Motor racing has rarely had a shortage of curious characters, and that applies absolutely to those buying advertising space. Amid the spat involving F1 team Haas’s sponsor Rich Energy, we’ve taken a look at some of the more interesting cases…
The Haas F1 team’s title sponsor Rich Energy has been quite the topic of conversation Photo: Motorsport Images
One way or another, sponsors are quite the talk in Formula 1 right now. And one sponsor in particular.
Rich Energy, that is. Currently, we believe, title sponsor of the Haas team. There had been focus on the energy drinks firm anyway, with an ongoing legal dispute with Whyte Bikes over the use of its logo. But it’s just gone up a notch.
It was posted on Rich Energy’s Twitter account that it was terminating its contract with Haas due to “poor performance”, adding that it aims “to beat Red Bull and being behind Williams in Austria is unacceptable”, as well as that “the politics and PC attitude in F1 is also inhibiting our business”.
But, not so fast. Later the company’s shareholders clarified that “clearly the rogue actions of one individual have caused great embarrassment”. The logos remain. Someone was hasty with the keyboard. Yet later in the day the Twitter account struck back…
As with most things in F1 and in motor sport beyond though, this sort of thing is far from new. There is quite the previous when it comes to, shall we say, interesting figures and firms who were providing the cash – at least purportedly. And some equally interesting associated stories. We take a look at a few examples.
This was, allegedly, a church organ manufacturer, and it sponsored all sorts in UK motor racing during the mid-1970s. This included Formula Atlantic in 1974, the British Saloon Car Championship in 1975 and it even backed David Morgan’s sole grand prix appearance, which was for Surtees at Silverstone in ’75. The firm was run by Sidney Miller, better known as Jim, with John Bellord.
Their aim was to convince people to ‘help’ finance church organs that the churches themselves were unable to finance. Trouble was, many of the organs either didn’t exist or were already financed, sometimes several times over. It’s thought around 100 fake hire-purchase agreements were signed.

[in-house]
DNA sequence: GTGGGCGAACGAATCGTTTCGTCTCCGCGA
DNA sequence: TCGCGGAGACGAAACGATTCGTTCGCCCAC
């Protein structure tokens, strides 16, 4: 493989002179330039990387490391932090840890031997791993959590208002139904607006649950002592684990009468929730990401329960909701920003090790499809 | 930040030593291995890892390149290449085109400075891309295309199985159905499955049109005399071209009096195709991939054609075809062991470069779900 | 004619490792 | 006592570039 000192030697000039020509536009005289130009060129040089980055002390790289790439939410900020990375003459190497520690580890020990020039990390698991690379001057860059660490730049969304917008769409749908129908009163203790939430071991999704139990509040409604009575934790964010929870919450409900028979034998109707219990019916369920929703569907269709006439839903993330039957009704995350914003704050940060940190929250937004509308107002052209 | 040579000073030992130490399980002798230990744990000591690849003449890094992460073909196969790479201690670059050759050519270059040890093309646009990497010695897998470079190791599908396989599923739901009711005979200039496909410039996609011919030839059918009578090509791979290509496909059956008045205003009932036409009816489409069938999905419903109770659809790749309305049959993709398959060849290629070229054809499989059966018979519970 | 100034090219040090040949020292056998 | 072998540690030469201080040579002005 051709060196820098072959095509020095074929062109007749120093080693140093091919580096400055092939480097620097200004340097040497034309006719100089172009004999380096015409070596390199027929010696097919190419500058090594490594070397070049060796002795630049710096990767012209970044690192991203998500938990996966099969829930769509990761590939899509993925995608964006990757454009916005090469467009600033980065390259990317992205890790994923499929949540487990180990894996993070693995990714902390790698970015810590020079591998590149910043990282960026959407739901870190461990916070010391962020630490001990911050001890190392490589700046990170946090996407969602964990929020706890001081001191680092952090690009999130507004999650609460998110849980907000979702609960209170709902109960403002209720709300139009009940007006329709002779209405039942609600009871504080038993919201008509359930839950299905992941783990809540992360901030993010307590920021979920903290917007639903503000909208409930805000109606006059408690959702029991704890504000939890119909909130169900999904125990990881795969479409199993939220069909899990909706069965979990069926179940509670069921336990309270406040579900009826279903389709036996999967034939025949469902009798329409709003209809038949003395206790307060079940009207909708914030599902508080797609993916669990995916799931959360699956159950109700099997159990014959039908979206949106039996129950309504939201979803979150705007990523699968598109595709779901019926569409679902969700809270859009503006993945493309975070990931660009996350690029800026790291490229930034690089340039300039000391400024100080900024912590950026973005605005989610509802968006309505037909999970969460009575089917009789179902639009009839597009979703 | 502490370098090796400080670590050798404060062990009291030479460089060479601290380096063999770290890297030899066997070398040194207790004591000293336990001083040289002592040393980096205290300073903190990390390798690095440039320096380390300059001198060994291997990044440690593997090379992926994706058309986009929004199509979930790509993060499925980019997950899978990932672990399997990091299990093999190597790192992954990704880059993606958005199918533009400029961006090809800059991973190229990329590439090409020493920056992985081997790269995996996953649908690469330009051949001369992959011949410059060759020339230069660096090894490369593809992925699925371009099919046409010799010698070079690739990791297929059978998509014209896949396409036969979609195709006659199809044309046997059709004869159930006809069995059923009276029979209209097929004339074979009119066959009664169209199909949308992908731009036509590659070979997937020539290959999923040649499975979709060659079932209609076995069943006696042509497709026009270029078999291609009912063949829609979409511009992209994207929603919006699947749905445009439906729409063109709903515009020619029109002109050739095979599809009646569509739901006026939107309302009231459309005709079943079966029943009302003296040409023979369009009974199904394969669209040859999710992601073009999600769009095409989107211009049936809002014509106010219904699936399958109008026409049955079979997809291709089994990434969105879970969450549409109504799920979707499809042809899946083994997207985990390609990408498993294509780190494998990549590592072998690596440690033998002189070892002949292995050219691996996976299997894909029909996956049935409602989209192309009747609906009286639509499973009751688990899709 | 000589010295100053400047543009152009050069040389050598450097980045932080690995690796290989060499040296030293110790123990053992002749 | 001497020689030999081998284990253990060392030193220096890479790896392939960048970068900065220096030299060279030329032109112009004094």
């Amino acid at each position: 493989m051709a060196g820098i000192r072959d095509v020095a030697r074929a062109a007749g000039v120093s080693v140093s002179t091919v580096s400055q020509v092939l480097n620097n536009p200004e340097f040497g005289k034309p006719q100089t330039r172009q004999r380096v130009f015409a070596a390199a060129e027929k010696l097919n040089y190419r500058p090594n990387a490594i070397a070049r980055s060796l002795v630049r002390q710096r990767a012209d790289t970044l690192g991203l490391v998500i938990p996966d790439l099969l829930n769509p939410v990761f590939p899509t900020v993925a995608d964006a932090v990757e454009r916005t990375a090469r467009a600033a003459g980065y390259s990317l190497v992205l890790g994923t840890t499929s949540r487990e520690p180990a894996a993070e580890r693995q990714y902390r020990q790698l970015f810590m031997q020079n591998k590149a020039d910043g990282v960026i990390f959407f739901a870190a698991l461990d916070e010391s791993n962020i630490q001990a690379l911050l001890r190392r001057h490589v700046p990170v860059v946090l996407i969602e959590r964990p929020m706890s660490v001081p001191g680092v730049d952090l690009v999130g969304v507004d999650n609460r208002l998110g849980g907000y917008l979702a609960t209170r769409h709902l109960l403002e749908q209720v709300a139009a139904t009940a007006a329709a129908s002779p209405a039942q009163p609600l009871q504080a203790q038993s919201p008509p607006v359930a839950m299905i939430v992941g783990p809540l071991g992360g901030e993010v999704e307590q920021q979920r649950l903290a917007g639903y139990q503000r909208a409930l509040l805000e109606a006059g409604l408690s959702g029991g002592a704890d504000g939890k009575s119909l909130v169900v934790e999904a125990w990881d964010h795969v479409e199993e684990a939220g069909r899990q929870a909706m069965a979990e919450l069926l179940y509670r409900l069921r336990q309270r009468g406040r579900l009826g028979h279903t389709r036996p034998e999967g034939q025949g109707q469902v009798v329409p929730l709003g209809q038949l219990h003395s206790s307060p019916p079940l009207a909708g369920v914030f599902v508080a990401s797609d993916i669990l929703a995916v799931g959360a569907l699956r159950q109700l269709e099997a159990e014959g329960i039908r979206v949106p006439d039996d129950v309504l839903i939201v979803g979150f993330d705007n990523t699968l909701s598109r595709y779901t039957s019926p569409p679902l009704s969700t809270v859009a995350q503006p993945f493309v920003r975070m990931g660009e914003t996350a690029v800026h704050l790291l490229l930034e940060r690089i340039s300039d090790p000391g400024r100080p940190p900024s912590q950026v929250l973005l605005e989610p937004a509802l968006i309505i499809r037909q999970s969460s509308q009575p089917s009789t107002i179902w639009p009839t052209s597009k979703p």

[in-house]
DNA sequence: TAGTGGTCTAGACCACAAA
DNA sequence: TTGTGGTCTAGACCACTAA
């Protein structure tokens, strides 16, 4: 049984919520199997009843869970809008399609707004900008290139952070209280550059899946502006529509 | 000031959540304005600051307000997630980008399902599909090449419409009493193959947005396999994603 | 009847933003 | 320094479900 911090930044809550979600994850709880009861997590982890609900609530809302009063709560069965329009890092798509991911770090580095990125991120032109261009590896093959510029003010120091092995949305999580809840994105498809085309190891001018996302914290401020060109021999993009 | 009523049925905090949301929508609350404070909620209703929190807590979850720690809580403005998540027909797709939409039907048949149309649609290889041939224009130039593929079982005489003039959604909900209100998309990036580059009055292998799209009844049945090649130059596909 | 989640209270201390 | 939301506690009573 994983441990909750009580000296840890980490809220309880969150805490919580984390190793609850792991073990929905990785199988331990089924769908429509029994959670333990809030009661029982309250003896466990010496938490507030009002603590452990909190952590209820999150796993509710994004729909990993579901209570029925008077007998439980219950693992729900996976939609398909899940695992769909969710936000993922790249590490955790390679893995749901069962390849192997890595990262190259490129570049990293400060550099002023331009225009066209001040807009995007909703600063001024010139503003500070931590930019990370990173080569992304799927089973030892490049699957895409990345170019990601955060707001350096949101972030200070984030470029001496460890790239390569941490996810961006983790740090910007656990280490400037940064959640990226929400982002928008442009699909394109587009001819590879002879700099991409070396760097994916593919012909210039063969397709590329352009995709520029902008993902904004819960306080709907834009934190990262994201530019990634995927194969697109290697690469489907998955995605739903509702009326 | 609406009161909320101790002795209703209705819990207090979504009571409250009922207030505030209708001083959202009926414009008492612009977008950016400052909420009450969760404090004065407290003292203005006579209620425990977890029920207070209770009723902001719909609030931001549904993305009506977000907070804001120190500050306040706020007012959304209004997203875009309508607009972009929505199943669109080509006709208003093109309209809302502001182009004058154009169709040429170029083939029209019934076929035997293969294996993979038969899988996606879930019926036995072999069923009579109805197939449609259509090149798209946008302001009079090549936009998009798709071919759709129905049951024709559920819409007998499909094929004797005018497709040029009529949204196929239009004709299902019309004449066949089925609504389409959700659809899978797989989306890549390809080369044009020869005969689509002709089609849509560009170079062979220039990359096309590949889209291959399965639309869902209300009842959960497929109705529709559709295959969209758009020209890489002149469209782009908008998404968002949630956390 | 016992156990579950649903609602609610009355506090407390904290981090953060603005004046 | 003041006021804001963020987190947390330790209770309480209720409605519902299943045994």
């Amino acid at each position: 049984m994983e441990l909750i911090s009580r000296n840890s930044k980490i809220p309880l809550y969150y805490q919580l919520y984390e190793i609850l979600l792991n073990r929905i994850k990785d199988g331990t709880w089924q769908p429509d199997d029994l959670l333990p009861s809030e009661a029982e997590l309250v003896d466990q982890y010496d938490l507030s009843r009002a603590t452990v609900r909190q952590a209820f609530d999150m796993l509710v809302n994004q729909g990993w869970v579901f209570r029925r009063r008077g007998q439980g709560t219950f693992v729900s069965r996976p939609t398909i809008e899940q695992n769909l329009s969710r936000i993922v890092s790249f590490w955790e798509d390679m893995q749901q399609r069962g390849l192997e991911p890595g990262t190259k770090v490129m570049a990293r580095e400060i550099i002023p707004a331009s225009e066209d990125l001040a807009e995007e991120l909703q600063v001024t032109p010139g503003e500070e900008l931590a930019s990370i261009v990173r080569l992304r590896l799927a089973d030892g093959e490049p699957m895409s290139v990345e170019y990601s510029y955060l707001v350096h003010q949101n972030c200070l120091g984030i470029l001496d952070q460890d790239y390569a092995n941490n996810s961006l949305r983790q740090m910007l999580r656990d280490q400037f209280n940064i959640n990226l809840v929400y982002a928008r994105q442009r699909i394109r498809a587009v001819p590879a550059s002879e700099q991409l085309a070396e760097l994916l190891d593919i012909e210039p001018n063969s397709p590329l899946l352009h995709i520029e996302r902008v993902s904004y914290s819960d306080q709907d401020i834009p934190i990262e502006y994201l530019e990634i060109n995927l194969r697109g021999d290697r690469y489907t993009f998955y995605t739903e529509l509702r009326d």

And when the scheme crumbled they pair did a flit. They were eventually traced to the otherwise uninhabited Priest Island off the west coast of Scotland’s mainland, where they had gone with £1000 in a briefcase…
Luca Badoer in a Shannon-sponsored Forti at Silverstone in 1996 Photo: Motorsport Images
This was a company registered in Ireland, and funded with Italian money. It backed about half the German Formula 3 field seemingly in 1995 and ’96, then spread its tentacles into F3000 – where it lasted two races, though it did have the kudos of Tom Kristensen driving for it.
Then, as night follows day it, it surfaced in F1, with title sponsorship of habitual struggler Forti Corse in 1996. The deal was announced in the early-season Spanish round, though no money subsequently came forth.
Forti couldn’t pay its engine bills – one of its driver’s managers used to tell people before the race how many laps each car would do before pulling off to avoid any risk of a blow-up – and by the German round the cars were unable to run at all. Forti was never seen again.
This was a supercomputer kept behind a locked door. No, really. And it was owned by the flamboyant Jean-Pierre van Rossem, who convinced investors that the said computer was able to predict the movements of the stock market and therefore deliver them untold riches.
Funnily enough, that wasn’t exactly the case. But still, van Rossem did well by it for a time, accumulating clients, money, and even apparently some 108 Ferraris.